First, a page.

August Quick Hits: Online Finds

There’s less than a week left before school starts again, so I hope the summer has been good to you. I have been enjoying my time away from school and love spending time with my family, who I don’t get to see as much during the school year.

One of my great pleasures during my summers used to be reading novels. Nowadays, I find myself reading more non-fiction, and I also still love reading print magazines. We do have an Ipad, and my oldest son loves reading list sites such as Listverse, and others.

Here is an abbreviated list of things I’ve found interesting online this summer:

  • The Citizen Science page on the Scientific American website is a great place to find projects you can take part in, in various ways. One project, for example, is mapping the genes in American Cockroach and will take two of them from you if you’d like to participate in the study. Of course, there are many more interesting, less icky projects there.
  • I am a doodler, but vlogger Vi Hart, takes the art to a whole new level by taking stop motion animation to math class in a series of fast paced and well illustrated videos. Doodling in Math Class, so far, is a twelve-part collection that shares some interesting mathematical ideas.
  • Since I still haven’t won the Powerball or sold a startup company for millions of dollars yet, I’m still very much interested in the growing disparity between the “haves” and the “lesser haves”.  John Sutter’s list of “Must Reads” actually includes a number of videos regarding income inequality in the United States. The article can be found at CNN and it includes links to many of the recommendations.
  • I avoid going to see anything in the theater that I can catch later on for free, unless it’s the kind of affair that deserves to be seen on a large screen. I do, however, love seeing the previews because they give away how good or awful most movies are going to be. Even trailers have evolved, as this interactive article from Wired magazine discusses the art of this ever-changing bit of art and advertising.

waking life montage

  • The Director as Dream Figure” is a short essay in Harpers about one of my favorite lesser known movies, Richard Linklater’s animated, Waking Life, and how it is connected to a number of the director’s other movies. If you haven’t ever seen Waking Life, I highly recommend that you do (a few times).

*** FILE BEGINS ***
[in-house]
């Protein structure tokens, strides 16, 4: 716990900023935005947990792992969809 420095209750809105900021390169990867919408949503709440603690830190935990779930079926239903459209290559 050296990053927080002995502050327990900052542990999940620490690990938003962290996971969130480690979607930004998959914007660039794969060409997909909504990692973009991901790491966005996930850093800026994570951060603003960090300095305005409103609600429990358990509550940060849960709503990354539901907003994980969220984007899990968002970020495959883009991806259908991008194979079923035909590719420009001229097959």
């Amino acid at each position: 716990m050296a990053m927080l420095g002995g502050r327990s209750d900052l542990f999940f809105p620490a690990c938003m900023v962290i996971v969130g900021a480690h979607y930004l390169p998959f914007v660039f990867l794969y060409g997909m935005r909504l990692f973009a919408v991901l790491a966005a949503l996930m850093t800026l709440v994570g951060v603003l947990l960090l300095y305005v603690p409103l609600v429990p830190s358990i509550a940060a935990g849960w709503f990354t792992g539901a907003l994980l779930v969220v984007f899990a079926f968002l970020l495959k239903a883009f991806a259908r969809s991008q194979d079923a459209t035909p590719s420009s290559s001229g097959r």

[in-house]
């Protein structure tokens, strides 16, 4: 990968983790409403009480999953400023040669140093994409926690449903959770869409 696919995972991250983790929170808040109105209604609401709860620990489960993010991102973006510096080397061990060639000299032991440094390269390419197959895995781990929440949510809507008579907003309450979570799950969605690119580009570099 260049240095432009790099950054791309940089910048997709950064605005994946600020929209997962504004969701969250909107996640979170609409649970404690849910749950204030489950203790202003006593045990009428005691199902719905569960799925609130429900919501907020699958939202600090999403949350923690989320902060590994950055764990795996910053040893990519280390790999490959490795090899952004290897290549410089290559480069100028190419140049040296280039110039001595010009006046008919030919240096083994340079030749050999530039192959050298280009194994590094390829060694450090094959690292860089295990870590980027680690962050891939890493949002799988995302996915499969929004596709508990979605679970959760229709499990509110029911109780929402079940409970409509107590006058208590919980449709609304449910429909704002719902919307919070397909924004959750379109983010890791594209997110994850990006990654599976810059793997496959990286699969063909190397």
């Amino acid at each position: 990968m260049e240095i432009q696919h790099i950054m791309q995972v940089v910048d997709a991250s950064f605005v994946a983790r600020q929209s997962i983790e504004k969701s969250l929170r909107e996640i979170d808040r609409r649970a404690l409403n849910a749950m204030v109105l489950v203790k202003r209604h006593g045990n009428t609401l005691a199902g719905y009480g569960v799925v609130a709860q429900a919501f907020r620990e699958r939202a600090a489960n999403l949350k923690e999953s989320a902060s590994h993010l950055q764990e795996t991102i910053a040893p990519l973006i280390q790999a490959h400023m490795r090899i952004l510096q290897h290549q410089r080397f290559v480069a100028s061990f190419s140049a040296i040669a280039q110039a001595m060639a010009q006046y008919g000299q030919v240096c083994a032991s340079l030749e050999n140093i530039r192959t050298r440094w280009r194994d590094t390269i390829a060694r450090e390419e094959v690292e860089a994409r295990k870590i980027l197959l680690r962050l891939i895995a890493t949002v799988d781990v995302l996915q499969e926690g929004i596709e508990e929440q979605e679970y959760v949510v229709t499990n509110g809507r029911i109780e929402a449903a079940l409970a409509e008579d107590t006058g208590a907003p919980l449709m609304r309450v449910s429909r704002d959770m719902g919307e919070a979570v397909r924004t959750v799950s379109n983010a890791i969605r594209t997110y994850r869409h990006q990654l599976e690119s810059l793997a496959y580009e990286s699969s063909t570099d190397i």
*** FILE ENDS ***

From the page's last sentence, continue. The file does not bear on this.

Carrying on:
• Even if you haven’t yet created a movie about your life, there’s probably enough information on your Facebook to fill a museum all about YOU … and that’s the idea behind Intel’s “Museum of Me” which uses that info to create a 3D tour as though it were hung in a grand museum about your likes, friends, favorites and all that other good stuff you post. Depending on your perspective, it’s either a grand tribute to your life or a really scary visualization of how much information about you is already out there.
  • I love graphs and other visual aids that help you understand a complex issue or idea. This site is called information aesthetics, and its motto is “Where form follows data”. It has a collection of interesting and (sometimes) informative graphs.
  • Sometimes, the illustrators get it wrong, but the image they create is so catchy, that it sticks and is reproduced so many times that it becomes the “norm”. Icons are the memes of the artistic world and they went viral before the advent of video. Even science illustrators get it wrong (big time) and this short article about one scary looking dinosaur is a great example of how long it takes to correct it.
  • I am still fascinated by virtual tours (i.e. visiting places through our best electronic means), though I know nothing beats actually going there. Still, there are some vistas you won’t be able to get even if you really go there in person, and for that there is a great site at pixelcase interactive media. Most of the forty plus, 360 degree panoramic views are of New York and places in Australia, but there are some breathtaking shots of places in Canada, Brazil, London, Paris and Zimbabwe.


Copyright © henry toromoreno, 2013. All rights reserved.